So, I’ve been trying my best to view all the various versions of Dracula that have been made over the decades. That’s a more time-consuming feat than it sounds since, unless the figures have changed, Count Dracula ranks as the number one fictional character with the most movies dedicated to him. I’ve been hitting the more well-known offerings lately, such as the classic Universal Studios Dracula and its various sequels, Hammer’s Horror of Dracula and its tremendous quantity of offspring and the more modern fare, such as Bram Stoker’s Dracula.
In my journeys, I’ve found that between Hammer’s series and the Francis Ford Coppola revival, Dracula kind of took a break from the limelight. Though slim pickings, my understanding has always been that the best Dracula film from this period was John Badham’s Dracula produced in 1979. “Best” is a pretty relative term, by the way.
Dracula (Universal Studios Home Entertainment)
En route from Romania, a ship crashes against the rocks below the Seward Sanitarium. The only survivor of the gruesome disaster is Count Dracula (Frank Langela), who has come to settle down in England. Moving into the gothic Carfax Abbey across the way, Dracula wastes no time in devouring the young Mina Van Helsing (Jan Francis), seducing Lucy Seward (Kate Nelligan) and making the lives of Jonathan Harker (Trevor Eve) and Dr. Seward (Donald Pleasance) nothing short of miserable. The death (and subsequent undeath) of Mina invites the presence of her father, Abraham Van Helsing (Laurence Olivier), who knows a thing or two about killing vampires.
1979’s Dracula marked Universal’s first big in-house attempt at reviving their most classic monster, with a rather large production budget and effects-heavy approach. The result is a very lavish film, complete with a truly gothic and foreboding setting in the sinister Seward Sanitarium and Carfax Abbey (which, aside from the boat, are the only locations you’ll see in the film). Considering Universal’s classic offerings and Hammer’s films all came across as low-key “filmed stage plays,” a truly epic and modern cinematic take on the story was definitely a welcomed first.
The special effects don’t disappoint, with (from what I understand) this film being the first to include the infamous scene from Bram Stoker’s novel in which Dracula scales walls like Spider-Man (and believe me, they get a lot out of that effect). Dracula’s transformations into bat, wolf and mist are all handled quite well, particularly during action sequences (though, regrettably, you can occasionally see the strings on the bat puppet). Dracula also has one of the coolest love-making scenes I’ve ever seen in a horror movie, and I’m not saying that because I’m some kind of pervert or something. As Dracula takes Lucy in her bed, they are both suddenly transported to this psychedelic universe where they hover in midair amidst a blood-red cloudy inferno. It’s pretty cool-looking.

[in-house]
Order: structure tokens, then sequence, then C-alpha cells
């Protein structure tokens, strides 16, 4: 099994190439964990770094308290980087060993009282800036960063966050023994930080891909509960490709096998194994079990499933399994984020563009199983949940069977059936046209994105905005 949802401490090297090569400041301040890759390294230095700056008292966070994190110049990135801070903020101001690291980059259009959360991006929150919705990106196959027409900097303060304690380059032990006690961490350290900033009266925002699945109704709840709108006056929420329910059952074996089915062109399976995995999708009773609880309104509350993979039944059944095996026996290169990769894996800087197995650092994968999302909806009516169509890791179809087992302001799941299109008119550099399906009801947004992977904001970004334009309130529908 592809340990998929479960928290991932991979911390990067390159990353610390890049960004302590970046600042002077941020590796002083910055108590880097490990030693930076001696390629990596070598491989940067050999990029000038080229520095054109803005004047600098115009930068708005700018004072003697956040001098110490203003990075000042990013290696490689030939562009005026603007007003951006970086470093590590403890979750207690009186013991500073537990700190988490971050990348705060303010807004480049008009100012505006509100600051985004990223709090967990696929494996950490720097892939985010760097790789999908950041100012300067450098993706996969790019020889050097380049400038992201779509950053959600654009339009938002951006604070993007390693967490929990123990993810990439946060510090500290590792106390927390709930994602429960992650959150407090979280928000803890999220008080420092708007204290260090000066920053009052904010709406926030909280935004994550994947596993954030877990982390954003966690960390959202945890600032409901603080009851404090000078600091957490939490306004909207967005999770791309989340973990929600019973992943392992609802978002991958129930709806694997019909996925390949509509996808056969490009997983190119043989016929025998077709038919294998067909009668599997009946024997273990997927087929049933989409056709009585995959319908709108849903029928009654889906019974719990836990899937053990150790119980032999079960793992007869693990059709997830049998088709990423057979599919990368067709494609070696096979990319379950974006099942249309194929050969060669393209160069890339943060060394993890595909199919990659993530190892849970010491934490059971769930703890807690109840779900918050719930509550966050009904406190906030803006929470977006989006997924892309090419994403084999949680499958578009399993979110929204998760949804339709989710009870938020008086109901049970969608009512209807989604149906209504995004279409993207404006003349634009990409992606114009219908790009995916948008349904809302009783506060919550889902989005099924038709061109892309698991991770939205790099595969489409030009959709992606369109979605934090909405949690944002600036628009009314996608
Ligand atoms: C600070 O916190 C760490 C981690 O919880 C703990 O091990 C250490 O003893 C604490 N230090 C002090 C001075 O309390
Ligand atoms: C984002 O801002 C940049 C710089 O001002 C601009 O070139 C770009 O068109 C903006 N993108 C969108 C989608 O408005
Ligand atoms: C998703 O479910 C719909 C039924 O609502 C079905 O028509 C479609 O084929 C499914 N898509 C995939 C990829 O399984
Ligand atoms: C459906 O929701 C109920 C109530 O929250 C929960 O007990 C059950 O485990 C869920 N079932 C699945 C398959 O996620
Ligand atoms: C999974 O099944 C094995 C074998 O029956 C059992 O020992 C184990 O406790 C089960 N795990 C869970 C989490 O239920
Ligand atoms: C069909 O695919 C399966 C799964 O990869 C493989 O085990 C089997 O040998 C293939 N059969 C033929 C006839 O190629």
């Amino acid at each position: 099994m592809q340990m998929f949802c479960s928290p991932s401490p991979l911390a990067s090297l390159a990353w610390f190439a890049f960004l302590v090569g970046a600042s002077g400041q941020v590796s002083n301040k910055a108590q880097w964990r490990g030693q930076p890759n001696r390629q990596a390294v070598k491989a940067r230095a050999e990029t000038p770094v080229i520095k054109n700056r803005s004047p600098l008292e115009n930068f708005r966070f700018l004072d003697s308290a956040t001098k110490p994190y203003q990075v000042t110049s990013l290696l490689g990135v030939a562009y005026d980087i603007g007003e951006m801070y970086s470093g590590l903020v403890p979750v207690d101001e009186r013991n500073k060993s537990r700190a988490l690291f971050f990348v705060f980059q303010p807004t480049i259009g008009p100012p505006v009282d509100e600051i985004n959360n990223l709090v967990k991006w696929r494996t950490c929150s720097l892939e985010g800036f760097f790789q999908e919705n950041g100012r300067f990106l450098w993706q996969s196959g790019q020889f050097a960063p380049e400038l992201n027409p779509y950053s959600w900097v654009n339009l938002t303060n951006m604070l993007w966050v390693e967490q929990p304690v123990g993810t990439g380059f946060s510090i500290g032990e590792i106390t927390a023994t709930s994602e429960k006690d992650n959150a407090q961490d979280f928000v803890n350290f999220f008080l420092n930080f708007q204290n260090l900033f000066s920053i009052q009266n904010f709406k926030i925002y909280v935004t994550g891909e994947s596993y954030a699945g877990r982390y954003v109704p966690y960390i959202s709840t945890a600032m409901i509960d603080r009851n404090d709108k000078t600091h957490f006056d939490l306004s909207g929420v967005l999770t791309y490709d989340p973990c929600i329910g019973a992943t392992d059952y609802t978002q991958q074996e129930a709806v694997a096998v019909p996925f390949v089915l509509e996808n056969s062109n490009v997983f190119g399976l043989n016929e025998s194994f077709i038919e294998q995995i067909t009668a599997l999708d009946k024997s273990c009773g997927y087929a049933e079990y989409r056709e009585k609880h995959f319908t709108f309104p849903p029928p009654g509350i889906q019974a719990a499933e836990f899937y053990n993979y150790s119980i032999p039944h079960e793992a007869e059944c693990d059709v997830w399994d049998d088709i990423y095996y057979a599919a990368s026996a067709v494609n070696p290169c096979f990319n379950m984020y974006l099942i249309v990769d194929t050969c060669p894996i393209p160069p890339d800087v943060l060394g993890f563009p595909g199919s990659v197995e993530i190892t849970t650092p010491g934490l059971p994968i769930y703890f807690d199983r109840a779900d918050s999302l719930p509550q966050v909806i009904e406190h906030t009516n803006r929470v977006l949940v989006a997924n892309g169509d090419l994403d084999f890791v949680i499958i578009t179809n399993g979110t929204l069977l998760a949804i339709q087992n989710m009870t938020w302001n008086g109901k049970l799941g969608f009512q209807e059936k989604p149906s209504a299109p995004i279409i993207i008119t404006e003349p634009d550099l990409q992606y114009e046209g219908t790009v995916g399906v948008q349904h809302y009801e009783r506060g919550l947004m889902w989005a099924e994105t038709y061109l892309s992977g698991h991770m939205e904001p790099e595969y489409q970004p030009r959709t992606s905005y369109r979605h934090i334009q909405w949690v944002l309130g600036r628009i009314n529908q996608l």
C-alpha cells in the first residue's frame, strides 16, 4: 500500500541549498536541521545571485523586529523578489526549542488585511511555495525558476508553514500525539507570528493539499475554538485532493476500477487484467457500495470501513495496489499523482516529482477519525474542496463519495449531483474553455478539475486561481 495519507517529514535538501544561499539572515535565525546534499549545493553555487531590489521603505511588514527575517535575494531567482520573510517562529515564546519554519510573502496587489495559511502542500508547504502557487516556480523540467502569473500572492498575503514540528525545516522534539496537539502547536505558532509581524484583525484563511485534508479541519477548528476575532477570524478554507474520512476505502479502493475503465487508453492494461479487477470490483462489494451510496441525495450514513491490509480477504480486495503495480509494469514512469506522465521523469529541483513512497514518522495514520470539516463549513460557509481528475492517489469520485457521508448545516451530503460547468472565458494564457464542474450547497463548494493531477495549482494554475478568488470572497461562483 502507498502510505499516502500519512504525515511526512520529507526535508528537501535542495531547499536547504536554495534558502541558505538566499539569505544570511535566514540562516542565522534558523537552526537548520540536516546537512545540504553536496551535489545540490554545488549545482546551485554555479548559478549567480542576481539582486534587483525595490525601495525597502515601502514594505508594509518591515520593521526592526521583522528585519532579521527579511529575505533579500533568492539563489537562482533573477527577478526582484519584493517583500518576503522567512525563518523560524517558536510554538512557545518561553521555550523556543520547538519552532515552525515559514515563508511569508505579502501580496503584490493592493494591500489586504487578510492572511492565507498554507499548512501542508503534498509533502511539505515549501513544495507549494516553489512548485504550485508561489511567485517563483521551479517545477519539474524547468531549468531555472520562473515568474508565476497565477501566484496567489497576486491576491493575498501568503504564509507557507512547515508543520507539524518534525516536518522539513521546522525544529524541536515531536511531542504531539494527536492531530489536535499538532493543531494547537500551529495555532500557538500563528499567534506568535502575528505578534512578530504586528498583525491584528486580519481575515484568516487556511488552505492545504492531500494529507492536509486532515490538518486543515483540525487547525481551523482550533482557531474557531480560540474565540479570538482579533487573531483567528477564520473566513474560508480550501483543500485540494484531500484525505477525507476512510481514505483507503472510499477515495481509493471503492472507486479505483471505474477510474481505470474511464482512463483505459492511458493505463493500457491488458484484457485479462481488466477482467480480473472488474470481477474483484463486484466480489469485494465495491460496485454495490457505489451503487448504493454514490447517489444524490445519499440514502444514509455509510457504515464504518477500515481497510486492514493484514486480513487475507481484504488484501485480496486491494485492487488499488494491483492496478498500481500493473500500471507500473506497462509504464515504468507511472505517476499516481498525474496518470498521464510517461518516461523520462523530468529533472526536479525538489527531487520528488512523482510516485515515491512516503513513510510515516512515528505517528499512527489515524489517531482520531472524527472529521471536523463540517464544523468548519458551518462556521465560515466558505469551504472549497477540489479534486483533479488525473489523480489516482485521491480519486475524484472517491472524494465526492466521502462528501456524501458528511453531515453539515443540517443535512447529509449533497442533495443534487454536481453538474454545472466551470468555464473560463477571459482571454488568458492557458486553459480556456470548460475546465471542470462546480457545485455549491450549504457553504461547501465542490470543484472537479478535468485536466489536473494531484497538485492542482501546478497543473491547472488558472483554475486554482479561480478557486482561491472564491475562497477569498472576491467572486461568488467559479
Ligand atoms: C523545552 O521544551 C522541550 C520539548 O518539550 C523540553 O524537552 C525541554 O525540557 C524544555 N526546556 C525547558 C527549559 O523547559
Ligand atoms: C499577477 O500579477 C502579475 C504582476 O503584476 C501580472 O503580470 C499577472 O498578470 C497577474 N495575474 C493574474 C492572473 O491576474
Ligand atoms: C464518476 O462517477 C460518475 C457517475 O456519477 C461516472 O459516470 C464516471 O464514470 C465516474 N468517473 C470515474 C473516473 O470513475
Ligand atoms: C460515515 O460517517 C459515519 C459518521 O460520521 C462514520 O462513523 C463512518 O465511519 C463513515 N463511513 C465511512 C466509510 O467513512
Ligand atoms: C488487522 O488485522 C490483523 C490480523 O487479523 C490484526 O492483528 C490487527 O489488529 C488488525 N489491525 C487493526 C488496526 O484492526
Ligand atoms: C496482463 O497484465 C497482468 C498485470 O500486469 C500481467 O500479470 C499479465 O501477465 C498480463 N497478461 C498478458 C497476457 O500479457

But great effects and set-design are only half the battle, I’m afraid. Where Dracula fails is the casting department. Hard to believe, I know, what with such big names as Frank Langela, Laurence Olivier and Donald Pleasance all taking major roles. Like most people my age, I recognize Langela from his career-defining role as Skeletor, opposite Dolph Lundgren’s He-Man in the live action Masters of the Universe film. I’m sure Langela doesn’t like to think of that as his career-defining piece, but hey, too bad (incidentally, Two-Bad was not in the live action Masters of the Universe film).
Langela’s Count Dracula just doesn’t mesh with how the Count should be portrayed, in my opinion. He’s too youthful and unimposing a presence. He doesn’t come across as an immortal, supernatural evil. Instead, he has all the menace of that guy who shows up at a party and loudly hits on your girlfriend while she’s standing right next to you and doesn’t give a s--t. He’s not so much evil as he is just an a-----e.
Laurence Olivier’s Van Helsing also stands as something of a different take on the character. In most incarnations, including the book, he’s this fearless, jovial, all-knowing expert on how to f--k vampires up six ways from Sunday. Here, he is presented as a grieving father, looking to avenge his daughter’s death and undeath. While he retains his knowledge of vampire killing, he’s presented mostly as a sad old man. Olivier’s performance in that regard is convincing, but that’s not how I’ve come to picture Van Helsing. Still, I’ll take him over Hugh Jackman for whatever that’s worth.
So far as altering the original story goes, I can’t say I’m pleased with some of their changes. As with Horror of Dracula, the characters of Lucy and Mina are switched for no readily apparent reason. I didn’t so much mind Mina becoming Van Helsing’s daughter, but it could just as easily have been Lucy (it’s not like Lucy was Dr. Seward’s daughter in the book, either). If there’s one major offense that disappointed me, it’s that they did away with the opening sequences in Dracula’s castle, my favorite part of the book and the part of the film adaptations I look forward to the most. The design of Carfax Abbey seems to be a measure to rectify this omission from the source, as it suddenly becomes as isolated, gothic and gloomy a place as Dracula’s castle ever was.
John Badham’s Dracula has its strengths and its weaknesses. The effects, locations and set-designs are some of the best you’ll see in any adaptation of the story. Unfortunately, it drops the baton at the casting, and that’s sort of an unforgiveable failing. If you’re into a rather offbeat rendition of the classic characters, or at least don’t have a certain ideal for them set in stone, then you’re probably going to love the movie. Unfortunately, I’m not you.